The Vivaldi works morphed into a prologue in which a married couple lounged in bedtime attire on the central playing area while four young women dancers posed decoratively on side platforms. Soprano Heather Buck sang the lilting larghetto opening piece from one of the composer’s motets “Nulla in mundo pax sincera” which claims that the purest, truest thing in this imperfect world is Christ.

Randall Scotting then countered with “Sovvente il sole,” a ravishing aria from Andromeda Liberata, a recently unearthed pasticcio in which the hero Perseo declares that the sun and sea are at their most radiant only after an incursion of clouds and storms.

During these longish vocal pieces video screens at the back of the performing space showed each principal staring out in wonder then grimacing in angst. Eventually the soprano on stage grabbed her belly wincing in pain, then both exited during a final Vivaldi movement while the dancers set the stage with a table bearing a soup tureen, wine carafe, dishes and glasses.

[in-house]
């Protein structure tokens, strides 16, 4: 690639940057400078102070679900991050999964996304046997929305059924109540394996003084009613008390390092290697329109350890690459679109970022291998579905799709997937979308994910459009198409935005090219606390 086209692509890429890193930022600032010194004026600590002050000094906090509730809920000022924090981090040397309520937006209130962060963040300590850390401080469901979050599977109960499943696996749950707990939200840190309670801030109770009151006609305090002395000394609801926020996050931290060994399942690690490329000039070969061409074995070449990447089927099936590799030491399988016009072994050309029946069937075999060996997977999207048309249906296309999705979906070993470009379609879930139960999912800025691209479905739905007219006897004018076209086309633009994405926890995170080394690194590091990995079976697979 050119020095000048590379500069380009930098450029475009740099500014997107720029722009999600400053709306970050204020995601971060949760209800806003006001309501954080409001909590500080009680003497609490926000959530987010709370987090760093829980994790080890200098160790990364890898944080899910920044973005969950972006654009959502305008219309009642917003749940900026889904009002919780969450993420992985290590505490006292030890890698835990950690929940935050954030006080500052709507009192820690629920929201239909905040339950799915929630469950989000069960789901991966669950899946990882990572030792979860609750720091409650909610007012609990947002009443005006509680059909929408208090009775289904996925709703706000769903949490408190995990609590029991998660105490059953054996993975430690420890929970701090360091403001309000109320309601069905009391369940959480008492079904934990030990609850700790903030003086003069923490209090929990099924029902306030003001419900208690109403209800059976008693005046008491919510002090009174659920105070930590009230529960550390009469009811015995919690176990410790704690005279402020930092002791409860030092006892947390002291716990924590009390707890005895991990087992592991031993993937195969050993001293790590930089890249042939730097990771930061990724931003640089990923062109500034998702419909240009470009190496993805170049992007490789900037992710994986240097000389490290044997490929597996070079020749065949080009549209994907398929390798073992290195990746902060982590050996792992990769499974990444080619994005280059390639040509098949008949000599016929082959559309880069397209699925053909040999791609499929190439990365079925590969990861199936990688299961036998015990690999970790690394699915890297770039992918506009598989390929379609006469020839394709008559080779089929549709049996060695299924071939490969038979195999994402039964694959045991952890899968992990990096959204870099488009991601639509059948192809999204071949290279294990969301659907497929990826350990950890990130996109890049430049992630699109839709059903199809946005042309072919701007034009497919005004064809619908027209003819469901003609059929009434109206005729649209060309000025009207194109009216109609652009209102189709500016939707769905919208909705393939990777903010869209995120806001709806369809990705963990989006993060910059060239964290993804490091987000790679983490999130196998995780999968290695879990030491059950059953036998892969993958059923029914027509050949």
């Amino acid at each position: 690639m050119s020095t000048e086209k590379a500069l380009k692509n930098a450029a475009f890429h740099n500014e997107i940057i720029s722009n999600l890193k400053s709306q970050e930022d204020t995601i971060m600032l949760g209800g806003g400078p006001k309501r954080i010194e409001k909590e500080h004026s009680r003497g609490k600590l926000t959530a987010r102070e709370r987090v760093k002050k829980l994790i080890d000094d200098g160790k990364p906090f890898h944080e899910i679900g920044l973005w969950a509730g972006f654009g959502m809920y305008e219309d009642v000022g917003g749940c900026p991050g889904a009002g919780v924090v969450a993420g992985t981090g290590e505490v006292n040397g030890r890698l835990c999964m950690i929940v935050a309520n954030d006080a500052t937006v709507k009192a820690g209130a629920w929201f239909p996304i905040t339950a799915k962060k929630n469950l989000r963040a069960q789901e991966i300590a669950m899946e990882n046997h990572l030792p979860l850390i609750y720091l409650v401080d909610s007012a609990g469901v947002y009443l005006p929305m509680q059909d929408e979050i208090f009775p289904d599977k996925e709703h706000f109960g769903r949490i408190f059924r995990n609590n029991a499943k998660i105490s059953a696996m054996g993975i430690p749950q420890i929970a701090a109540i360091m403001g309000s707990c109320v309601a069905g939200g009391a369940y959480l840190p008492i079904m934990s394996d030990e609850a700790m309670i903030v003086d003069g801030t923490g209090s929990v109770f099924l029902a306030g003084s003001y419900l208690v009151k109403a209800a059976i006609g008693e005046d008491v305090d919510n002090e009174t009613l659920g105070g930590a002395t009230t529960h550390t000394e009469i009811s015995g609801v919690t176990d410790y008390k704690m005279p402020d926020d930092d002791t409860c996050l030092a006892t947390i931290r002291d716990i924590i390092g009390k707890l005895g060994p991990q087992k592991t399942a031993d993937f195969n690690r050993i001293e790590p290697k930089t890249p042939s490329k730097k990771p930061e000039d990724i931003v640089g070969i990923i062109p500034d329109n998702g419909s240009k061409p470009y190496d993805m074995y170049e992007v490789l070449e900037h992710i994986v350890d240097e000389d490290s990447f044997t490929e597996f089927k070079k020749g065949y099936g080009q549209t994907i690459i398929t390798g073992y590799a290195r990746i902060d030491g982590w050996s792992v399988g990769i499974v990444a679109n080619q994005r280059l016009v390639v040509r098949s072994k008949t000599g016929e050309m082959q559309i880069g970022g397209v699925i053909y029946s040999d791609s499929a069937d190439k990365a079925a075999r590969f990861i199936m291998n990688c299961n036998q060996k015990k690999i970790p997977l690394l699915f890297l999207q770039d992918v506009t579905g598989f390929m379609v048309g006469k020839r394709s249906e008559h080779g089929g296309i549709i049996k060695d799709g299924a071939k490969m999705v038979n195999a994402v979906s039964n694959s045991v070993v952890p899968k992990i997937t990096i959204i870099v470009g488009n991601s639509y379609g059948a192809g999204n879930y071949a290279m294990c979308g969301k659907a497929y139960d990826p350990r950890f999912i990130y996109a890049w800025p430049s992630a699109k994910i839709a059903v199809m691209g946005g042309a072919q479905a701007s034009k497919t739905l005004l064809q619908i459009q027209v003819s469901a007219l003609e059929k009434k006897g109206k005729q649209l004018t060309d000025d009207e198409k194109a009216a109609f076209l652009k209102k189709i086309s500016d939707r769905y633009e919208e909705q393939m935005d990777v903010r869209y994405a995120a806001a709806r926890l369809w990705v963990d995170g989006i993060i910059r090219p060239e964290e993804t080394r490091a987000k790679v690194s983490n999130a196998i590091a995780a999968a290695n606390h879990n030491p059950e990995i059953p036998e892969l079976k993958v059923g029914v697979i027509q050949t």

The Pergolesi then began with the pair re-entering now garbed in elegant evening clothes (by Christian Joy), she in a smashing off-the-shoulder black gown adorned with gold star-bursts and red accents, he in a fitted black suit and black shirt accented with a florid red tie. The piercing opening movement of the Stabat Mater showed the now-alienated couple at a meal trying to cope with the loss of child while singing of Mary’s similar anguish.

Unfortunately this intriguing premise rapidly became diluted by the confusing busy-ness of the stage action. Through each of the other eleven alternating solo and duet sections, the pair distractedly moved from platform to platform often accompanied by their four gyrating back-up dancers (in raccoon-eye make-up). Both performers impressed with their fierce commitment and concentration but Pergolesi’s music is challenging enough without having to repeatedly climb up and down steps barefoot as, of course, being barefoot is now de rigeur.